We wanted to know if children today still absorbed that painful message about dark and light skin and ABC’s Deborah Roberts had a personal reason to seek an answer. Reporter: The most beautiful woman of the year, quite a turn for the actress who shared a heart-breaking secret. My one prayer to god was that I would wake up light skinned.
Reporter: Owning up to deep-rooted pain many black women have felt for years. Reporting the story for “Good morning America” I, too, found myself shaken by old wounds. I understand her journey.
Reporter: Choking up on air. My personal revelation led to an outpouring on online messages. So many others sharing that dark shame.
In 2014 with the prominence of women like Michelle Obama and Beyonce, surely color and beauty must not be an issue. So with a group of 5 to 8-year-olds we took a snapshot of the famous 1939 doll test. Black kids presented with two dolls overwhelmingly preferred the white one.
We started by showing each girl throw dolls dressed identically but with different shades of skin color. Which one do you think is the most beautiful? Reporter: We’re encouraged to see this girl choose a girl that looks like her.
Why is this doll more beautiful than these two? It looks mostly like me. Reporter: Her confidence shining through.
But then watch. We’re stunned again and again. The girls choose the white doll.
So this is the most beautiful doll? Reporter: Why? Because she has blond hair.
Her shirt and boots and hair. Because she has blond hair. I like her hair.
Because she has blond hair. Reporter: What does that say to you about what message they’re getting? (Dr. Deirdre Royster, Phd., Sociologist, New York University) Blonder, lighter, more European features are still seen as the most desirable.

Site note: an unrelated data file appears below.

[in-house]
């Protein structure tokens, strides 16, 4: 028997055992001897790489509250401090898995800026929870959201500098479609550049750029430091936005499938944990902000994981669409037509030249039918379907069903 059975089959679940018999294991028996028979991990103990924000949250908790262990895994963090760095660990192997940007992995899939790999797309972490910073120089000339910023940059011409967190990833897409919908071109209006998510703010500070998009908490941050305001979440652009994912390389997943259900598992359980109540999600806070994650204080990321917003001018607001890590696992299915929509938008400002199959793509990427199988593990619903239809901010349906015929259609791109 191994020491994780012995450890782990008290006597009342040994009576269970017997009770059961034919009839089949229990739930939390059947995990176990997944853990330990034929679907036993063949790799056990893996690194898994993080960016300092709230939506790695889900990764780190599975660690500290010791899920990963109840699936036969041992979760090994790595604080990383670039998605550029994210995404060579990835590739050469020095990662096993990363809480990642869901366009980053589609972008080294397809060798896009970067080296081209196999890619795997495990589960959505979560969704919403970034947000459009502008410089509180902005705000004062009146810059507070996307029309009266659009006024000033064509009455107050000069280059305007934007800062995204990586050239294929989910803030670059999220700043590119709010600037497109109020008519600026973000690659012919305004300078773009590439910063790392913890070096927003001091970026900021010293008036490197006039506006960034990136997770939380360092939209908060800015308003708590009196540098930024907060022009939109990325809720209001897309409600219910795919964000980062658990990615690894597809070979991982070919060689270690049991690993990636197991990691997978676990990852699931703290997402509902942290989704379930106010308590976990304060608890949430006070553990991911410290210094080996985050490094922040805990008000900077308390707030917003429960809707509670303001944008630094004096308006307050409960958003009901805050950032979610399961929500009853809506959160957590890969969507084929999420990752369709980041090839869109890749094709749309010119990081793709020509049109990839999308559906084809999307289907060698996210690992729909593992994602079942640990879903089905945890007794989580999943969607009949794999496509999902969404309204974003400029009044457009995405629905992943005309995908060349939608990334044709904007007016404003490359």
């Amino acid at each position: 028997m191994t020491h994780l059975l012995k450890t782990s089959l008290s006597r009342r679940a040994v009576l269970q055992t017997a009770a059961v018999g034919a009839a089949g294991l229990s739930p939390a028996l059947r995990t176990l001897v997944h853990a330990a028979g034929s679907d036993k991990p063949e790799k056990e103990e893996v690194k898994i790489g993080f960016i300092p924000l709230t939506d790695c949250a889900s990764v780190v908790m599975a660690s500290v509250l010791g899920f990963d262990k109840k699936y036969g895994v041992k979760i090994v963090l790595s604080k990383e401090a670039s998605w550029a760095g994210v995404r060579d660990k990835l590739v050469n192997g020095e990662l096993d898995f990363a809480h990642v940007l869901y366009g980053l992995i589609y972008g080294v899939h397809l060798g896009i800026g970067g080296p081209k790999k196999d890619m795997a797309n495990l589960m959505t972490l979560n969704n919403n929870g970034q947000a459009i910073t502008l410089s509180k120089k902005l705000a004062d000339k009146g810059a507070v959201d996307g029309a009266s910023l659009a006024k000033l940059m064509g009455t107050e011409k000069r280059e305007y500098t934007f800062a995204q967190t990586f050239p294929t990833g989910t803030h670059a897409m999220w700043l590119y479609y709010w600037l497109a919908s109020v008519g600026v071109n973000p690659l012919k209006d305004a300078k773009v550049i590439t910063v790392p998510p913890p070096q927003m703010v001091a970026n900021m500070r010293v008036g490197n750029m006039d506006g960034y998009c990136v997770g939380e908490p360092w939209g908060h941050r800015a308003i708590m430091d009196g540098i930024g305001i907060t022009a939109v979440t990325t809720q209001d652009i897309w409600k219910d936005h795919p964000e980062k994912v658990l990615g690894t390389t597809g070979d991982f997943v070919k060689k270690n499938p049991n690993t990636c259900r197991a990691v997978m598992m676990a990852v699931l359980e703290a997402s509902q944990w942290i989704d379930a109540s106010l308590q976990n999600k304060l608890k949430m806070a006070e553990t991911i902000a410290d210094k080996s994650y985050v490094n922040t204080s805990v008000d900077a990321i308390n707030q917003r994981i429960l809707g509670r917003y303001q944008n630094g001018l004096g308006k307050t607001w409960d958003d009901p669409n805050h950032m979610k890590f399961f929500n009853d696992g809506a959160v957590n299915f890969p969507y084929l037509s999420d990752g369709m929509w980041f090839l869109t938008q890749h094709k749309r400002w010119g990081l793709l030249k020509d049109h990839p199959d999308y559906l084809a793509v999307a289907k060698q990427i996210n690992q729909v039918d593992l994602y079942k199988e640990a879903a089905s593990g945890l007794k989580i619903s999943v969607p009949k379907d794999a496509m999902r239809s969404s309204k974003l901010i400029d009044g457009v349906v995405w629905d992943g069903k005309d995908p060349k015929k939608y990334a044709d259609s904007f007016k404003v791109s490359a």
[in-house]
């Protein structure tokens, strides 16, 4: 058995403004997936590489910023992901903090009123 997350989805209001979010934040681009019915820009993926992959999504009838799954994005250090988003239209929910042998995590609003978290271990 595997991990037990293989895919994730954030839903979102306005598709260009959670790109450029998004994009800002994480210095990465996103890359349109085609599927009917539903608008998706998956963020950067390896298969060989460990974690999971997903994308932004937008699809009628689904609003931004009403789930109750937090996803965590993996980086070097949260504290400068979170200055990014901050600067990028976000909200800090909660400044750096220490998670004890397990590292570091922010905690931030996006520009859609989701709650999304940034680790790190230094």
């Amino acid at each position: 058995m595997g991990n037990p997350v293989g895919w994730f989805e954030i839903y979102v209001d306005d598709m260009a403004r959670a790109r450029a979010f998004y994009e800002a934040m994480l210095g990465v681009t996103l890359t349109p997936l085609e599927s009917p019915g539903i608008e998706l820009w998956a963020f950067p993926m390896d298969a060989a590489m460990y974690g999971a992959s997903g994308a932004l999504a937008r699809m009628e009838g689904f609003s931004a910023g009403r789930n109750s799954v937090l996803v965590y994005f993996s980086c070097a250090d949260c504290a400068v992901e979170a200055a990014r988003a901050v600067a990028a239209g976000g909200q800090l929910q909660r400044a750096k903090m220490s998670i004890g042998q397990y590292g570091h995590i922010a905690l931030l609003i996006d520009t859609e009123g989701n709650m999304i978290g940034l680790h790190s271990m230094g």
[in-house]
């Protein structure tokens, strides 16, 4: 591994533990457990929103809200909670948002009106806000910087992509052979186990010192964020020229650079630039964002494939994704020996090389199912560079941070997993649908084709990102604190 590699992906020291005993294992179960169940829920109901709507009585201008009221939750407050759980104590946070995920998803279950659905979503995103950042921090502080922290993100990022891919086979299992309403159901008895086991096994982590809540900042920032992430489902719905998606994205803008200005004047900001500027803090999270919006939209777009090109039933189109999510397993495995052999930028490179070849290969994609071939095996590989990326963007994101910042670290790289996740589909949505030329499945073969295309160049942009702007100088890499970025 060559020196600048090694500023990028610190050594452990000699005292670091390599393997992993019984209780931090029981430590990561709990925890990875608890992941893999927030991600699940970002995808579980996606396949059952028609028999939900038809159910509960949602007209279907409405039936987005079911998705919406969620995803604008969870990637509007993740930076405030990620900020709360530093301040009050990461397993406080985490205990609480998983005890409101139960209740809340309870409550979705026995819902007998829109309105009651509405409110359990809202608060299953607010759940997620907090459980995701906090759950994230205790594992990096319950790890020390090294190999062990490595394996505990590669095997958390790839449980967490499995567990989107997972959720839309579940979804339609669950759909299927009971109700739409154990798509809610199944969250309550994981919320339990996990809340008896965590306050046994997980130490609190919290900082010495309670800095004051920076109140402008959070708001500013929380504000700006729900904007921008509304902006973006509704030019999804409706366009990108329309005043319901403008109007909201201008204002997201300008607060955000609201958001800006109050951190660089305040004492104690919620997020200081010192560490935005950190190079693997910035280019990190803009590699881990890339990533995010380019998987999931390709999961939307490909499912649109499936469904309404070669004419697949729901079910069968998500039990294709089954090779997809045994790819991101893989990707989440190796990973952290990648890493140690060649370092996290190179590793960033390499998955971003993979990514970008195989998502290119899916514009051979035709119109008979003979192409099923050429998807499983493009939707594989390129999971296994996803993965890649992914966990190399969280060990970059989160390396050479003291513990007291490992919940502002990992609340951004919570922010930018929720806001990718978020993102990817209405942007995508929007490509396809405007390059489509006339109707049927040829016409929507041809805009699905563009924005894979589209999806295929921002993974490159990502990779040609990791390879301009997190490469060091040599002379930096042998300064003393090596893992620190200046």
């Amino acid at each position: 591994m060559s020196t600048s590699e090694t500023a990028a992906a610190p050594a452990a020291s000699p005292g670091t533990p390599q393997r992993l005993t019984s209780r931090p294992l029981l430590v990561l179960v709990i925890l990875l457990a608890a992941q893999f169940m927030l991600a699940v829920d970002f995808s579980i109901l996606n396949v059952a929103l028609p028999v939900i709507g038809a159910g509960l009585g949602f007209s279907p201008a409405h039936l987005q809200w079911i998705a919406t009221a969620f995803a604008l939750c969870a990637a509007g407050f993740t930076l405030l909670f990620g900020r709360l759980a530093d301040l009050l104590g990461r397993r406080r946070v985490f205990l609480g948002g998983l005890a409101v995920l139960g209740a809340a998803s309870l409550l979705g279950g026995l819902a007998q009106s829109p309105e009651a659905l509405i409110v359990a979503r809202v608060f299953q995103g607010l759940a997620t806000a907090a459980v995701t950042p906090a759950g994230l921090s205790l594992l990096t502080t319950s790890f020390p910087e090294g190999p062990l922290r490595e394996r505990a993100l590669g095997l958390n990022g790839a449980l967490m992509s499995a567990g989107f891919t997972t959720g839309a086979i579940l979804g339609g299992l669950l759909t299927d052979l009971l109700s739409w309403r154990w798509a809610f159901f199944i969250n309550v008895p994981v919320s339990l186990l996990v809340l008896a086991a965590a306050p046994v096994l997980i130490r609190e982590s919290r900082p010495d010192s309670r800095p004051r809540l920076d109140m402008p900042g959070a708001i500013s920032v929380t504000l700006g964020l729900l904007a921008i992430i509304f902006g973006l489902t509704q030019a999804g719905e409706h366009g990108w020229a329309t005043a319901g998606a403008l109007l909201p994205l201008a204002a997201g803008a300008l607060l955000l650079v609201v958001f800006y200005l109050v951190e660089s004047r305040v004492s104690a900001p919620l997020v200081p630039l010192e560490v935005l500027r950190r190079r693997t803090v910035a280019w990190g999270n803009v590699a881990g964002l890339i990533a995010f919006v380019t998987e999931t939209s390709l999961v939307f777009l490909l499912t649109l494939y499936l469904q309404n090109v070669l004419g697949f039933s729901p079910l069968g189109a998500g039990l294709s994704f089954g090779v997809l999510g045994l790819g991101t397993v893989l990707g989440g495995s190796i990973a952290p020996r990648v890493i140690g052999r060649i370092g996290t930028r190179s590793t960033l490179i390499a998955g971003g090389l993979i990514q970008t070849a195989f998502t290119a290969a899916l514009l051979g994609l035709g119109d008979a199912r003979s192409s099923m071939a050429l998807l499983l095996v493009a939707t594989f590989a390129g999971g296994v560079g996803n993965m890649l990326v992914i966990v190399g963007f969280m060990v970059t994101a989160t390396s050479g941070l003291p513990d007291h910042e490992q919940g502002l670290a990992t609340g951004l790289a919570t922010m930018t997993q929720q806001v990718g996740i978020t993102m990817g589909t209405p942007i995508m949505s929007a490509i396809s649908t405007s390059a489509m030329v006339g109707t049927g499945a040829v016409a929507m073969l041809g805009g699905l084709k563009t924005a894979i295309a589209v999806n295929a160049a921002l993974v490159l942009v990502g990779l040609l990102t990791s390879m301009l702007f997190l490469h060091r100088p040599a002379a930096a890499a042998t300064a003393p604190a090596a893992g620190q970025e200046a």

TV may be partly to blame. 76% of the faces we see are white and just 16% are black. Which might explain the girls response when asked who they would prefer to look like.
I want to look like that one. Reporter: This black girl chooses the while doll and reveals the problem. Why do you guys think this doll wasn’t as popular?
Because they don’t like brown. Reporter: For me a sobering moment of truth. Especially when we see what the girls do when asked which doll they would like to take home.
A tug of war over that blond white doll. I spoke with researchers who specialize in body image and they say it’s going to take a lot more. Diane, to truly change the way we look at ourselves and look at each other.
You were saying show pictures and talk about skin color. Don’t avoid the issue. It’s not enough to buy them dolls.
You need to talk about the dark skin and how beautiful it is alone. Talk about it. A great report.
Sources and recommended articles:
Michael Imhotep is a talk show host, researcher, lecturer, writer and founder of The African History Network. He is the host of The Michael Imhotep Show on The Empowerment Radio Network and can be heard Monday-Friday, 10pm-12midnight EST on www.TuneIn.com or the TuneIn Radio App and search for “Empowerment Radio Network”. Visit his website www.AfricanHistoryNetwork.com for more information about his lectures, DVDs, our history and podcasts of the show.
You can follow him on Twitter @MichaelImhotep and his Facebook FanPage, “The African History Network”. He is available for interviews and lectures. He is a strong advocate of African Americans reclaiming their history, culture and controlling the economics, education and politics in our community. He is featured in the documentaries “Resurrecting Black Wall Street – The Blue Print 2016” and “Black Friday What Legacy Will You Leave” which deals with African Americans controlling our $1.2 Trillion economy and creating generational wealth. He is also featured in the upcoming documentary “Elementary Genocide 3: Academic Holocaust” which will be released in late 2016. Visit www.AfricanHistoryNetwork.com for more information.